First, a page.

Anthony Bourdain is gone at 61 and Kate Spade at 55. They sadly chose to take their precious lives responding to an internal demon that robbed them of considering how much they were loved.

Bourdain was the archetype of the bon vivant, free of snobbism, showing us how to share the joy of breaking bread with new and old friends. Spade was at the top of her stunning career setting delightful trends in the world of design.

Yet, both ended their lives by hanging, both had a history of depression, and most important, their actions left us valuable evidence that success does not fuel worthiness.

As a clinical psychologist I have worked with many celebrities who, at the top of their careers, became suicidal because of their inability to accept their good fortune. I do not think however, this was the case with Bourdain and Spade.

They enjoyed their success, loved their work, and their family.

So what could have gone wrong that lead them to the ultimate act of self-destruction?

Some celebrities like Robin Williams, one of my heroes, understandably chose to avoid ravishes of a terminal illness, but Bourdain and Spade seemed to enjoy excellent health, despite their long history of depression.

But before I offer my professional suggestion on how unworthiness can lead to suicide, independent of depression, I want to clarify that suicide is complex and has many conditions that lead to the ultimate act of self-destruction.

It can happen when a person is delusional from mental illness, drug abuse, medication side-effects, clinical depression, and neuropsychological brain disorders, to name a few.

The suicide that I am addressing here is the type that we are seeing with alarming frequency afflicting celebrities at the top of their games.

Independent of how much wealth and fame we achieve, how much we are loved and revered, we still have a private darkness that hijacks us to a place of self-loathing void of hope.

When we allow these Sirens of Destruction to lure us into a prison of nostalgia from unrequited love, or remind us to relentlessly punish our misdeeds, there is one way out of our temporary hopelessness:

· Contacting friends or family to let them know how much you love them.

If you can’t reach them when you try, write them as if you’re talking to them, and immediately send them your message of love.

What I am suggesting here, although deceptively simple, has profound value in how it allows several deep existential processes to emerge.

The experience of sending your love at a time when you are unable to love yourself is a powerful antidote to hopelessness. This love is sent not as farewell, but rather as reminder that love does not differentiate between the giver and receiver.

Love is a universal force that does not judge before engaging.

By reaching out to those who love you during your temporary hopelessness and possible self-loathing, an awareness of your emotional elegance surfaces to challenge the demons enticing you to surrender the love that remains invincible in your Braveheart.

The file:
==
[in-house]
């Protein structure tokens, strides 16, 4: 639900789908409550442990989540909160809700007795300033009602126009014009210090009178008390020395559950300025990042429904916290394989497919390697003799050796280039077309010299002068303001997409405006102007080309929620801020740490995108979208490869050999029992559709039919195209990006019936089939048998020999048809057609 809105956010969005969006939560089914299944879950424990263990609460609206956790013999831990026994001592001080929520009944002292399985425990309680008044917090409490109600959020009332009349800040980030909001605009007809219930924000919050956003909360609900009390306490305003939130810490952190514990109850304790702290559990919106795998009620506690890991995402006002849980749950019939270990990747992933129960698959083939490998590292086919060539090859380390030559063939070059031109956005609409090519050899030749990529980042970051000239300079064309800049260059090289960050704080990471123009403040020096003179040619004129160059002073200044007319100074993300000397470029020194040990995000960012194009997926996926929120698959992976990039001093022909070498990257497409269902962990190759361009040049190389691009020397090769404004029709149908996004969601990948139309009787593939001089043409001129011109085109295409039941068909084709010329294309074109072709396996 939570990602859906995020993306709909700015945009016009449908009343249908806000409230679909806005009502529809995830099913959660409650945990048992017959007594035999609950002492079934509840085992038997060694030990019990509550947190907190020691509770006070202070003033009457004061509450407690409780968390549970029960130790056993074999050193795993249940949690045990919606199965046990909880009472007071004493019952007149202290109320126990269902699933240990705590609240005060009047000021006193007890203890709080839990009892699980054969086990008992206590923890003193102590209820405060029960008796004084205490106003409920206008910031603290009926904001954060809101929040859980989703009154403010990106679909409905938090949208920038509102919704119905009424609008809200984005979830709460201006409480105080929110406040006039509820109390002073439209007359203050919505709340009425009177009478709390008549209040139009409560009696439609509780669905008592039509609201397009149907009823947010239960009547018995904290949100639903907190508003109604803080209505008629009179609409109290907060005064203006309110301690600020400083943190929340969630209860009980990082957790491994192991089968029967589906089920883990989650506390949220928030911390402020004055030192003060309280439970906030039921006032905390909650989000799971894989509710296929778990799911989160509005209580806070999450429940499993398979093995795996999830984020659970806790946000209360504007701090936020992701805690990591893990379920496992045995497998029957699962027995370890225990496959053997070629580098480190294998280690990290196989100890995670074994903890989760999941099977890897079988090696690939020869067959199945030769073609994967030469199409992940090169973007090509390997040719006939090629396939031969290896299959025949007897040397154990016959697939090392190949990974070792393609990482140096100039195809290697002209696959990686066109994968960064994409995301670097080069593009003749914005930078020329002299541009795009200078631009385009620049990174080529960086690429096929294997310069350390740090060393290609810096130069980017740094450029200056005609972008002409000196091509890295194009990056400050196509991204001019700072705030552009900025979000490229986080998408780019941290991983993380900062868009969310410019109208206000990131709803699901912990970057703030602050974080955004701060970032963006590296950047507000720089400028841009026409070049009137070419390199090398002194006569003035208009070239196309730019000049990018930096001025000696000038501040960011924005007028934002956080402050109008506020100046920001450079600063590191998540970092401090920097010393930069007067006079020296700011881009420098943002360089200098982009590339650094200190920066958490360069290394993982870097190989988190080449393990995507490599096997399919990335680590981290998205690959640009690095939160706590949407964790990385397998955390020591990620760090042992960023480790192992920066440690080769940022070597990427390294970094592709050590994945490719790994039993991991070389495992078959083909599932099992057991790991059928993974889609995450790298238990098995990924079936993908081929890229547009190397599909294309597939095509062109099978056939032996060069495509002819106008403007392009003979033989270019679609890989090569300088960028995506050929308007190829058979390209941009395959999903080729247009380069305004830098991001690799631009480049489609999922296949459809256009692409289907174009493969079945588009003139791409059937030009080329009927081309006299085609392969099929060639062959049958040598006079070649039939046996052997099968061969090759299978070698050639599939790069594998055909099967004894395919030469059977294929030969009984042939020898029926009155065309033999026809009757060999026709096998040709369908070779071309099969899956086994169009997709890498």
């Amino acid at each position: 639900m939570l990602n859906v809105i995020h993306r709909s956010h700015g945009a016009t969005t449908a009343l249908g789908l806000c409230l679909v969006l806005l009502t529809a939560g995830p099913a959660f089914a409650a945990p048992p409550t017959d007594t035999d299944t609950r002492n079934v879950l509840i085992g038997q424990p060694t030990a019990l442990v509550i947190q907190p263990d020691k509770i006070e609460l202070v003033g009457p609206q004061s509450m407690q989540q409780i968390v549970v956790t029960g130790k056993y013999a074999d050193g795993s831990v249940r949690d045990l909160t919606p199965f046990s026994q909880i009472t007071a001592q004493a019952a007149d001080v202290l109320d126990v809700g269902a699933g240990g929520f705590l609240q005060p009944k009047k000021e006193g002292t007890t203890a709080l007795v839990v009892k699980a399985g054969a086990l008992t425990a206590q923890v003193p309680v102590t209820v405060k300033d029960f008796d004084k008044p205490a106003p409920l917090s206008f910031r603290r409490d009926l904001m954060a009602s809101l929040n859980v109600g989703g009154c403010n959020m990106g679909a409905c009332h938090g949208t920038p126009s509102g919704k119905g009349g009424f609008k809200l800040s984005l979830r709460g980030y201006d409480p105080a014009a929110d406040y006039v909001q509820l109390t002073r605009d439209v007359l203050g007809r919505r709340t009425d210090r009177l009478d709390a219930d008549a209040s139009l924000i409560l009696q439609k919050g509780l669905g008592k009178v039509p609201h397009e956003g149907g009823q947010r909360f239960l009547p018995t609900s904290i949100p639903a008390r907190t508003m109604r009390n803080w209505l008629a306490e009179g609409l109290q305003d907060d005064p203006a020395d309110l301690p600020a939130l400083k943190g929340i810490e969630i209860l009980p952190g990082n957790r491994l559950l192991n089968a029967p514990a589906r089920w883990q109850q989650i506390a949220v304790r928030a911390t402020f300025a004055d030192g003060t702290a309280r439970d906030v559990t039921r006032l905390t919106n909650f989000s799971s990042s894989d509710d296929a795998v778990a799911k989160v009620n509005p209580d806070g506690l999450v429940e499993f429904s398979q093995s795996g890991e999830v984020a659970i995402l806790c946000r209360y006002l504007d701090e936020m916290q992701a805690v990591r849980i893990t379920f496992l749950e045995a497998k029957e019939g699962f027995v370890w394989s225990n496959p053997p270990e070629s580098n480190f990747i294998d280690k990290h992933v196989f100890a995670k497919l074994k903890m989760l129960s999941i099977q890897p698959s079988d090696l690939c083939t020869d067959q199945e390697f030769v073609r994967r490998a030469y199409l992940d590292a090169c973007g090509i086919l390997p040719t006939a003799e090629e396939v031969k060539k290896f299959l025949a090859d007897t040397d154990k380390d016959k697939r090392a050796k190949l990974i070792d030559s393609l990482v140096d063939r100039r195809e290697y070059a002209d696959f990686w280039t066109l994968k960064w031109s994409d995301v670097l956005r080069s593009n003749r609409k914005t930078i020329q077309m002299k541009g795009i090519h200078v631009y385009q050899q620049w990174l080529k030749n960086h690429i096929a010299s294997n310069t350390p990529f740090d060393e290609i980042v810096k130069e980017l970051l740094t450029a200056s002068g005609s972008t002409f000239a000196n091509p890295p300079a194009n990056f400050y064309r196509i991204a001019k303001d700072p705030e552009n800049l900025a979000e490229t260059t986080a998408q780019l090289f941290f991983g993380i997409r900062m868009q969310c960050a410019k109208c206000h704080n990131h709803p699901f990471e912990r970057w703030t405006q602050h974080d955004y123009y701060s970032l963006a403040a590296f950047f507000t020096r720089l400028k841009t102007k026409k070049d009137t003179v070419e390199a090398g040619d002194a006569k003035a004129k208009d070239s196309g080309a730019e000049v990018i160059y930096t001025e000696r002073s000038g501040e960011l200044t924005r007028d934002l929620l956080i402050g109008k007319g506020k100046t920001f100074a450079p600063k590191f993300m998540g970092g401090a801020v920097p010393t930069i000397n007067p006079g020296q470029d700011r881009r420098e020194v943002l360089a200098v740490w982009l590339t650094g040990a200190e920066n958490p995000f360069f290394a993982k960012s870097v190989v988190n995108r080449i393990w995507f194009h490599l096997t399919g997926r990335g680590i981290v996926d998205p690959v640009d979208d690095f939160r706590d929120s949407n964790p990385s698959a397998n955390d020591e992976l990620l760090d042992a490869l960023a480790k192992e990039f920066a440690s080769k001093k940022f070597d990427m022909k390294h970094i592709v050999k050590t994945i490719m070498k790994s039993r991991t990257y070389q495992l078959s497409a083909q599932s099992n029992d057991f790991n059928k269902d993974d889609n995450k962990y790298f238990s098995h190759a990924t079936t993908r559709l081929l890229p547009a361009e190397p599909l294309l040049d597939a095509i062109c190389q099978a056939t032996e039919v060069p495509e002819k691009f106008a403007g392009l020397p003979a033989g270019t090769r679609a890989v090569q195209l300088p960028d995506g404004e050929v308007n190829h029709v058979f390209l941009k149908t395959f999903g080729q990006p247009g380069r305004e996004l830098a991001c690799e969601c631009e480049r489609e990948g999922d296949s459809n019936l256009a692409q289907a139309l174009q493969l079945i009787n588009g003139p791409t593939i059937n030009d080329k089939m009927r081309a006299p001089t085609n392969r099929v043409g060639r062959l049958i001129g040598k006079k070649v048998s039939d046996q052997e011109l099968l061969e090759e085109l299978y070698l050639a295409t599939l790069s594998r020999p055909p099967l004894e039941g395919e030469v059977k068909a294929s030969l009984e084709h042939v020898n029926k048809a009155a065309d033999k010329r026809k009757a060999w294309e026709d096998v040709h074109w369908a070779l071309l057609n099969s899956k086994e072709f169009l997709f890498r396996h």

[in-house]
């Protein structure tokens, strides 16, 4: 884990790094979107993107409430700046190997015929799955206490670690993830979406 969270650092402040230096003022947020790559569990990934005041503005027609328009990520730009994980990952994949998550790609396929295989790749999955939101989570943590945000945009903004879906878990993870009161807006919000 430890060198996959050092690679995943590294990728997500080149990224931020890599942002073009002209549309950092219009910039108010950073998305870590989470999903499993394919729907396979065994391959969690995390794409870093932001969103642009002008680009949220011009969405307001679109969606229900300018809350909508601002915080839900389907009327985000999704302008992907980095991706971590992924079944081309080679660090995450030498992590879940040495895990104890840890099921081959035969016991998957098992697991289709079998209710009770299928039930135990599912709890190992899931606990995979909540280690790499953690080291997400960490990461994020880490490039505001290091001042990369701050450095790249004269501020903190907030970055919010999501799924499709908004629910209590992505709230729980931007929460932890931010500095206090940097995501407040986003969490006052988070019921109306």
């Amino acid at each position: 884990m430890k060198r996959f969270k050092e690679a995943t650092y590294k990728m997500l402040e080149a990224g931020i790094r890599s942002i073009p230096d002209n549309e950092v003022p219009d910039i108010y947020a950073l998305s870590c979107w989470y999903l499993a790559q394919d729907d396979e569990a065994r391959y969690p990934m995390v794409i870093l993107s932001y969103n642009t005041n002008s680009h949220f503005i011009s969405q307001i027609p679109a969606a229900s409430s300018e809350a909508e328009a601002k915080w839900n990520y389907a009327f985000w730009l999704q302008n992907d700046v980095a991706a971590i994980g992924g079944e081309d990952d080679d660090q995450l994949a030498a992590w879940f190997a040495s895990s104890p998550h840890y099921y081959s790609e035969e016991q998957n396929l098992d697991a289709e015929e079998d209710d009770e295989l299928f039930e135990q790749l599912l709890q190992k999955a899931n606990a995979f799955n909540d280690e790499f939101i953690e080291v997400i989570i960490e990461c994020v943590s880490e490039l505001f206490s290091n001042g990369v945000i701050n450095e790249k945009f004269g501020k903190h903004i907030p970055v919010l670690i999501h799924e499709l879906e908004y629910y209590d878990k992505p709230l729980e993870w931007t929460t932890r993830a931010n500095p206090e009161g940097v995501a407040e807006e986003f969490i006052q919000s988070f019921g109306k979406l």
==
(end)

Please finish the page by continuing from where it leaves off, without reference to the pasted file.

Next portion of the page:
By focusing on those you love in moments of darkness, you’re reminded of how they love you with all your imperfections.

And if you were to share with those who love you, the darkest secret that entices you to self-destruct, they would smile and hold you in their loving arms.

Since what is missing in our darkness hour is the self-love that protects our worthiness, we can temporarily postpone our demise so that we can love others without loving ourselves. Given enough time of this unselfish love, we have self-preservation mechanisms that can bring us back to self-love again.

But I propose that the most effective way to learn this tool, is to practice it during times when you’re not suicidal, for two reasons:

1. As you let others know how much you love them, you are rehearsing action that eventually leads to self-love. This giving behavior may prevent or at least diminish the intensity during a crisis of self-loathing.

2. By enacting these practices when you’re not suicidal you are more likely to remember and apply them during a crisis because you have evidence of how nourished you feel when you express your love – even under conditions when you have no love available for yourself.

These suggestions should not replace seeking professional help when considering ending precious life. Instead, these methods are powerful tools to help you transition from impending despair toward continuing to love others until you can love yourself again: In some cases, for the first time in your life.

I propose that love is our most exalted emotion, and if we are temporarily disconnected from its inherent source, reaching out to love others, even when we’re not ready to love ourselves, will trigger our preservation mechanism that is more about experiencing the meaning of love than passing on our genes.

Anthony Bourdain and Kate Spade left us with a beautiful challenge to embrace tools they did not have to save them from the Sirens of Self-Destruction. Rest in Peace my dear Epicurean and my lovely Designer.

–Dr. Mario Martinez, U.S. clinical neuropsychologist and author of the best-selling book The MindBody Code: How to Change the Beliefs that Limit Your Health, Longevity, and Success